Radiation Sickness
Jordan Leyh and Tori Lohnes

What is radiation?
There are two types of radiation- Ionizing and Non-Ionizing. Ionizing radiation is the harmful kind that can destroy body tissue and cause severe illness.
Non-Ionizing radiation is less harmful and does not harm body tissue due to exposure for short periods of time.

If you are exposed to a high amount of Ionizing Radiation in a small time period you may suffer from Acute Radiation Syndrome.
The severity of Acute Radiation Syndrome symptoms vary on the level of exposure.
  • A radiation dose as low as 0.30 Gy could make you feel like you have the flu. Some symptoms you might have are nausea, vomiting, headaches, and a fever.
  • A higher dose of radiation would be 1-4 Gy. If you are exposed to this kind of radiation, blood cells will begin to die. You can suffer from a weakened immune system because of your white cell count dropping. You might also have uncontrollable bleeding from the lack of platelets. If you are exposed to at least 2 Gy, you will most likely notice a sunburn from the radiation.
  • A more dangerous dose of radiation, between 4-8 Gy, can lead to being fatal. The symptoms you would have from this exposure are vomiting, diarrhea, dizziness, and a fever. If you do not get treatment soon enough you could die in just a few weeks.
Radiation sickness video
Treatment:There are several treatments for radiation sickness as there are various ways to receive it. One may become infected externally as well as internally.
External Radiation Sickness-
If radiation is external, decontamination will remove about 90% of the radiation particles by taking off the clothing that the radiation particles are attached to and gently washing the skin will clear away most of the remaining particles. This reduces chances of the radiation being absorbed through the skin and affecting one internally.Internal Radiation Sickness-When internal contamination occurs, specific treatments will treat specific illnesses.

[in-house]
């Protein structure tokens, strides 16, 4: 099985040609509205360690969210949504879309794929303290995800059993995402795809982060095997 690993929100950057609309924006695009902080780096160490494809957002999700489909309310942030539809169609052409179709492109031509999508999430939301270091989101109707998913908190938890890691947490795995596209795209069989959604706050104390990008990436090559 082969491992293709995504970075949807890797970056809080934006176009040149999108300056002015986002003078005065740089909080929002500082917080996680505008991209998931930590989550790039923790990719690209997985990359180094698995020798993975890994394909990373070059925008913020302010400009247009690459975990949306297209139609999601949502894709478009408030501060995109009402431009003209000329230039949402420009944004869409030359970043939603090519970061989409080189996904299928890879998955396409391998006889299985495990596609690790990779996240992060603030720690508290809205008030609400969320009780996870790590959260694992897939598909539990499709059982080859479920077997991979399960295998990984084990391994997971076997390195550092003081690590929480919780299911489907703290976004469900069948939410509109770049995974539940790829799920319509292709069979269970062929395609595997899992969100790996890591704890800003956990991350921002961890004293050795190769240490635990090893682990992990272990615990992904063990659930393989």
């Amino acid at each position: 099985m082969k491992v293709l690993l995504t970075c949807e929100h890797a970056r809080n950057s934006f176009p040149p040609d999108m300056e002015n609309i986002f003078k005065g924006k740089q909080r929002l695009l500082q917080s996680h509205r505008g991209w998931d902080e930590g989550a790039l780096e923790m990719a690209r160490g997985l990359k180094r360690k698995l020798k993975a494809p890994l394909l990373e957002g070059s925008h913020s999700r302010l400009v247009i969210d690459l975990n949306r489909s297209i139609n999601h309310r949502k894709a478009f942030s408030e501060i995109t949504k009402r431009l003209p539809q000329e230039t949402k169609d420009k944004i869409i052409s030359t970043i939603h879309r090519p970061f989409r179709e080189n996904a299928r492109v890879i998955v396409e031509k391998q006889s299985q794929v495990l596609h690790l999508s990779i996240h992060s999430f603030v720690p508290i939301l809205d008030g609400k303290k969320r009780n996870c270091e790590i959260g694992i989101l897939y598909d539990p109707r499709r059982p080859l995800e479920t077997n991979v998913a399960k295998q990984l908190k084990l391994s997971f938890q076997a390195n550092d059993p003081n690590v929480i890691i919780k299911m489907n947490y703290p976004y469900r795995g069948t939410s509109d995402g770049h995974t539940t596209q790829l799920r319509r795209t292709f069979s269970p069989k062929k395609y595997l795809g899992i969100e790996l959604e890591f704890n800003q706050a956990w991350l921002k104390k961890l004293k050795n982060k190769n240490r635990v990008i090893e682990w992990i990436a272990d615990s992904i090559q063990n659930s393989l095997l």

Potassium Iodide-This is nonradioactive and prevents radiation from being absorbed into the body. This type of preventative is often used during a nuclear meltdown and given as a pill. It moves to the thyroid and fills any gaps that might let radiation through.
Prussian Blue-This is a dye that attracts radioactive particles and attaches to them to remove them from the body through the intestine. This only remove cesium and thallium elements however.
DTPA-Diethylenetriamine pentaacetic acid attaches to certain radioactive elements which include curium, americium, and plutonium and removes them from the body at a quicker pace.Additional treatments specific to element.
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Life Expectancy if Exposed:Life expectancy depends on the amount of exposure and time one is exposed. With treatment, one might survive and continue on with their life with chronic illnesses or if a low dose is absorbed, only feel off for a couple of days, but without treatment, one might live for a few weeks with a higher dose absorbed into the body.

Radiation spreads far and quickly.
Radiation spreads far and quickly.

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Which is more harmful: A Surface Blast or an Air Blast?
In an explosion where radiation occurs, such as when nuclear weapons or blasts create thermal radiation, the air blast, or waves that occur, can potentially be more dangerous than the initial blast itself. When a nuclear bomb hits, the explosion itself only affects a small area, but the radiation that is emittd after it has exploded is what causes the most damage. The waves the come from the detonation spread for miles, completely changing the atmosphere, air pressure, and all life around it. Even though the bomb is detonated, the wreckage of the emission can spread onward for days, reaching other places of the world. Although the surface blast causes much harm, the radiation transmitted prior to the discharge is the most harmful.
Multiple Choice - OK ~Mr. C.

Works Cited"Global Research." Global Research. N.p., n.d. Web. 12 Nov. 2013.Staff, Mayo Clinic. "Definition." Mayo Clinic. Mayo Foundation for Medical Education and Research, 06 Oct. 2012. Web. 12 Nov. 2013."What Nuclear Radiation Does To Your Body." Gizmodo. N.p., n.d. Web. 12 Nov. 2013.
AJ Software & Multimedia. "Basic Effects of Nuclear Weapons." The Blast Wave.
Division of Undergraduate Education, National Science Foundation Grant, n.d.
Web. 12 Nov. 2013.